Hadrons or Leptons? That is the question!

Written by Fabrizio Tavecchio & Stefano Vercellone

Image of Centaurus A

This Chandra image of the nearby galaxy Centaurus A provides one of the best views to date of the effects of an active supermassive black hole. Opposing jets of high-energy particles can be seen extending to the outer reaches of the galaxy. Image credit: NASA/CXC/CfA.

Extragalactic (from outside our galaxy) jets shine across the entire electromagnetic spectrum, emitting radiation from radio waves up to very high-energy gamma rays. In the past decades, astrophysicists have been able to grasp several aspects of the functioning of these structures, thought to be launched by rotating magnetic fields close to the horizon of supermassive black holes.

One of the most basic questions about jets is the one related to the nature of the radiating particles and the mechanisms at the base of the emission that we observe. While there is wide consensus on the fact that the radiation at the lowest frequencies (from radio up to soft X-rays) originates from electrons spiraling in the jet magnetic field (synchrotron radiation), more debated is the source of the photons detected as gamma rays. It is often assumed that the main emitters are electrons (leptons), producing gamma rays through the scattering of low-energy photons (inverse Compton emission). On the other hand, there are also several supporters of the alternative idea, the hadronic scenario, which envisions gamma rays as the by-product of reactions initiated by protons (or other nuclei) smashing into other nuclei or low-energy photons. The idea is quite appealing: the discovery of the presence of protons accelerated to the highest energies could also open the way to the identification of the still mysterious sources of the ultra-high-energy cosmic rays that bombard the Earth’s atmosphere.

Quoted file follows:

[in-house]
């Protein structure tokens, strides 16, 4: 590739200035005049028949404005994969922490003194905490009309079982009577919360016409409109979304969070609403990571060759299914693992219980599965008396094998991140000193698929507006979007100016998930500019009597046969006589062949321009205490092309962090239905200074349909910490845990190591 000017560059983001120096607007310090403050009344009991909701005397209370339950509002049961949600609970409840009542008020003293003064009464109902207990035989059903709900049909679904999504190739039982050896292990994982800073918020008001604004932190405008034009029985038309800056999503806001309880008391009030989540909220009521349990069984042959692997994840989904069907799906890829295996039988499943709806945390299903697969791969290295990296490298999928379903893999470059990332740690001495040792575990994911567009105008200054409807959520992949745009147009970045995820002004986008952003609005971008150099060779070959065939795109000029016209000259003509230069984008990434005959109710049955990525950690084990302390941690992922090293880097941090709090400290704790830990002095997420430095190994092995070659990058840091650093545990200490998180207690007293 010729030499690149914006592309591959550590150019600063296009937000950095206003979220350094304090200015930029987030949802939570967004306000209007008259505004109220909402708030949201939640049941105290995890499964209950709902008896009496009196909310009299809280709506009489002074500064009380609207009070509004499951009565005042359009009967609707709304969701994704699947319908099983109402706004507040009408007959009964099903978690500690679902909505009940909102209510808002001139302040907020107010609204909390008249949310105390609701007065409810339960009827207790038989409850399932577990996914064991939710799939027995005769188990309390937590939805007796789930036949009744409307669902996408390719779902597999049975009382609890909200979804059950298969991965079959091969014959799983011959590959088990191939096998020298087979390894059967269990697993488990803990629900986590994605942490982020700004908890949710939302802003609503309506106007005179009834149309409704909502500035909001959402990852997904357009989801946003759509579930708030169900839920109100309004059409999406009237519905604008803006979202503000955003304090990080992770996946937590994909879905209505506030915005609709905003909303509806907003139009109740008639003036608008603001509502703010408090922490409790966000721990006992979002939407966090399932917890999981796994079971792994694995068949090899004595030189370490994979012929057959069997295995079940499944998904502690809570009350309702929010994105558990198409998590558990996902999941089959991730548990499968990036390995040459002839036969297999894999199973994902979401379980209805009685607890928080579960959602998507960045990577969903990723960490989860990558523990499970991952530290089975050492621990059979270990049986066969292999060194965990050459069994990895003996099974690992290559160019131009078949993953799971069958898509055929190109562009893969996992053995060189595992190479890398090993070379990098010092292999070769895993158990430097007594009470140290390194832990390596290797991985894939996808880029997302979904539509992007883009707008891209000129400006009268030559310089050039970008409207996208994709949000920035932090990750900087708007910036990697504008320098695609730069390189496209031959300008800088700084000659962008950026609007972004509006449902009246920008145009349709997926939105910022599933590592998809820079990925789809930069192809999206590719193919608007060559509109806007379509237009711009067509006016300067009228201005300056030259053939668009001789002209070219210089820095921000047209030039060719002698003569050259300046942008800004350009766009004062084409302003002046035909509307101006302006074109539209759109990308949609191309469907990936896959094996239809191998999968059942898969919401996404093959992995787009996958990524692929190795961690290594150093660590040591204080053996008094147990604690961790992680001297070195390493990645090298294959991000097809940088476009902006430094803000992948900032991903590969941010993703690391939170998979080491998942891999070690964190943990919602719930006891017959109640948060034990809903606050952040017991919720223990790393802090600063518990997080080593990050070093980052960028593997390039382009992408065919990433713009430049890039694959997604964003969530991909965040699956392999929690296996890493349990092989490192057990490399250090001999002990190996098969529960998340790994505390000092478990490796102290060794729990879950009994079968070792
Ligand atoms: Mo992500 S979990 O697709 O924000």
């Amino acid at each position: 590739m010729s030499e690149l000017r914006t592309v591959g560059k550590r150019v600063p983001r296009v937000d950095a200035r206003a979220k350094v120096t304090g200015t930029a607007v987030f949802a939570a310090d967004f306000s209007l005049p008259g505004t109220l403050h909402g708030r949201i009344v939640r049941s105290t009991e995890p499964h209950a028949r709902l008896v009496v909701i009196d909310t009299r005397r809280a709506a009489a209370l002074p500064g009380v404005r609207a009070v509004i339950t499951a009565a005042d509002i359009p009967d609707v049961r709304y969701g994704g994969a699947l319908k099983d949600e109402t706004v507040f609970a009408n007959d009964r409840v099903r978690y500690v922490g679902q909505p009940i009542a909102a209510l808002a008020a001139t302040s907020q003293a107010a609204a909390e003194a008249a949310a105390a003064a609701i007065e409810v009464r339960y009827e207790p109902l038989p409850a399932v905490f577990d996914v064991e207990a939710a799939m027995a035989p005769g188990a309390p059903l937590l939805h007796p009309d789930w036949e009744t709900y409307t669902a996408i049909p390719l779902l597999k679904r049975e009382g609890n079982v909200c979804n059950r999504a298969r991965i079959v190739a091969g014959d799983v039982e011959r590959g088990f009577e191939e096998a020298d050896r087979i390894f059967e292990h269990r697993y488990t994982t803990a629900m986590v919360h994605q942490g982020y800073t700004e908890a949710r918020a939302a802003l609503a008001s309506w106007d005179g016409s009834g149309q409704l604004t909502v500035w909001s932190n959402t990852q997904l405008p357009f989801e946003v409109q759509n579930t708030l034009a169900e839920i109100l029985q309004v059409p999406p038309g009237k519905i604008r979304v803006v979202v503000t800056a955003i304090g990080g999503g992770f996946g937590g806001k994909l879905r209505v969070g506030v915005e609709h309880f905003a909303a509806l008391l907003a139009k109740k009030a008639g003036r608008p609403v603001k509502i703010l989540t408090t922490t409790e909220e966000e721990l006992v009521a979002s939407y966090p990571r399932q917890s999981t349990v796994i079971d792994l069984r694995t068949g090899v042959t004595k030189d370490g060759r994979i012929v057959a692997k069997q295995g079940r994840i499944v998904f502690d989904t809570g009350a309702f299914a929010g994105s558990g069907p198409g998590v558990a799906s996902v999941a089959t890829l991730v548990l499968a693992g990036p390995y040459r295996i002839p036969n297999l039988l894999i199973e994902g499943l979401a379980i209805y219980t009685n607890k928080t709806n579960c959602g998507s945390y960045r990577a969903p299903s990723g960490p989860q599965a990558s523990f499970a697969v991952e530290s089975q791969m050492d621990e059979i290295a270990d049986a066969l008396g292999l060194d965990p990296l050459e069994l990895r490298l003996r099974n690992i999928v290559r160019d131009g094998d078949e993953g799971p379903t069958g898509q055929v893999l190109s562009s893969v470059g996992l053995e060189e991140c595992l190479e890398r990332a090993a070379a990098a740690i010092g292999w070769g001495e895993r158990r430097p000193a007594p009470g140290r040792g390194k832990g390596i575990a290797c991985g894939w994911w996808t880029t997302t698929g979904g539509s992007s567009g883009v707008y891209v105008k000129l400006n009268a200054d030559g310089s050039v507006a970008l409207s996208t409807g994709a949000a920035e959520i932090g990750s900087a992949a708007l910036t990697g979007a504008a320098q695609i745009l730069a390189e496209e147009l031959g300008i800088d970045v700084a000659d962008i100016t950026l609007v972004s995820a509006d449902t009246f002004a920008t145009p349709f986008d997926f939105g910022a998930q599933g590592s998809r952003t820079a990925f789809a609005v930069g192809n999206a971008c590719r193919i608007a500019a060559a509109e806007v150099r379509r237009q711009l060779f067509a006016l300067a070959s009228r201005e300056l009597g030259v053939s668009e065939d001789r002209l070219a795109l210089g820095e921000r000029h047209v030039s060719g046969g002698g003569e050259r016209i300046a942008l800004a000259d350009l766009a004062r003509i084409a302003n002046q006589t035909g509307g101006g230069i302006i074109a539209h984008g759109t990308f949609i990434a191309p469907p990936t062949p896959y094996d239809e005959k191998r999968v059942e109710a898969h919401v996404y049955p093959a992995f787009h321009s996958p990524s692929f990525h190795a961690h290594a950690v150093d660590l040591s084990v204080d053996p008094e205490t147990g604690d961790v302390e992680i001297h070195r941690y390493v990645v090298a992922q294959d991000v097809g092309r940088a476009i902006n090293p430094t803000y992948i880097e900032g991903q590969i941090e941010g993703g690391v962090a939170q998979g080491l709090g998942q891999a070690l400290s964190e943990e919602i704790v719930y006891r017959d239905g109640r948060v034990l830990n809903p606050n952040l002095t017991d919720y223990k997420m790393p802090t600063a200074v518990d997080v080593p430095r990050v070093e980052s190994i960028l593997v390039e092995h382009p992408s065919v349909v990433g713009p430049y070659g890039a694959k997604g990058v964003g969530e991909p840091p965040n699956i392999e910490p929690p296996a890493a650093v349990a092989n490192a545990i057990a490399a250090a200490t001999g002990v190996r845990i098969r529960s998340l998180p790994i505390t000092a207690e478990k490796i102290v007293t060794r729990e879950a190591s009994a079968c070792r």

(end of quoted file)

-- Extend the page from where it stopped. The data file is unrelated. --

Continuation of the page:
The difference between the properties of the radiation deriving from the two processes is quite minute. Only with very accurate measurements of the spectrum at TeV energies can one hope to firmly identify the underlying emitters (see below figure). Current Cherenkov telescopes do not have the sensitivity required for this difficult task. CTA, with its improved sensitivity, will be able to provide a definite answer to the question. In fact, this is one of the goals of CTA’s active galactic nuclei (AGN) key science project, which foresees the accurate spectral measurement of blazars, hosting powerful jets pointing at the Earth.

The figure above (extracted from Science with the Cherenkov Telescope Array, arXiv:1709.07997) shows the spectrum expected for the hadronic (left) and the inverse Compton (right) scenarios for the gamma ray emission of the blazar PKS 2155-304. The black symbols show the data currently available from Fermi/LAT (below 1025 Hz) and H.E.S.S. Detailed simulations with CTA (red points) show how the combination of the large energy band coverage with the excellent energy resolution and high event statistics up to the highest energies will allow us to discriminate between the hadronic and the leptonic emission scenarios in these types of sources.